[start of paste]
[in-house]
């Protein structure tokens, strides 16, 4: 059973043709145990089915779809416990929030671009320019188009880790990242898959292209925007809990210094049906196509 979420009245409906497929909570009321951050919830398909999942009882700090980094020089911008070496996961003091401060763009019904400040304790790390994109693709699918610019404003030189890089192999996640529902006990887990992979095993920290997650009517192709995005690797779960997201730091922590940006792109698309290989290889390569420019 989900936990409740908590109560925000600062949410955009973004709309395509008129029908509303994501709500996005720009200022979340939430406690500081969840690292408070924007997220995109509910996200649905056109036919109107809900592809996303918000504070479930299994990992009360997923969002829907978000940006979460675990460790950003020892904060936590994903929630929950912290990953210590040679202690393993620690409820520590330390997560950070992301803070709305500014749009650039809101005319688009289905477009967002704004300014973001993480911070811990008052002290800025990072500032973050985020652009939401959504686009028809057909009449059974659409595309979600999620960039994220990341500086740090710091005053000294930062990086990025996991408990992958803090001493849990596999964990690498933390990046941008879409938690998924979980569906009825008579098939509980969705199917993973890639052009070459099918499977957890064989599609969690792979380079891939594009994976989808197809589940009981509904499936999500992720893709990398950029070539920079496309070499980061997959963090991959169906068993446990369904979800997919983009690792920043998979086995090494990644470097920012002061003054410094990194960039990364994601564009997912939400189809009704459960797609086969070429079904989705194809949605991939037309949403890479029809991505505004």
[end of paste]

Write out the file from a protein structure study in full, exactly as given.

[in-house]
């Protein structure tokens, strides 16, 4: 059973043709145990089915779809416990929030671009320019188009880790990242898959292209925007809990210094049906196509 979420009245409906497929909570009321951050919830398909999942009882700090980094020089911008070496996961003091401060763009019904400040304790790390994109693709699918610019404003030189890089192999996640529902006990887990992979095993920290997650009517192709995005690797779960997201730091922590940006792109698309290989290889390569420019 989900936990409740908590109560925000600062949410955009973004709309395509008129029908509303994501709500996005720009200022979340939430406690500081969840690292408070924007997220995109509910996200649905056109036919109107809900592809996303918000504070479930299994990992009360997923969002829907978000940006979460675990460790950003020892904060936590994903929630929950912290990953210590040679202690393993620690409820520590330390997560950070992301803070709305500014749009650039809101005319688009289905477009967002704004300014973001993480911070811990008052002290800025990072500032973050985020652009939401959504686009028809057909009449059974659409595309979600999620960039994220990341500086740090710091005053000294930062990086990025996991408990992958803090001493849990596999964990690498933390990046941008879409938690998924979980569906009825008579098939509980969705199917993973890639052009070459099918499977957890064989599609969690792979380079891939594009994976989808197809589940009981509904499936999500992720893709990398950029070539920079496309070499980061997959963090991959169906068993446990369904979800997919983009690792920043998979086995090494990644470097920012002061003054410094990194960039990364994601564009997912939400189809009704459960797609086969070429079904989705194809949605991939037309949403890479029809991505505004």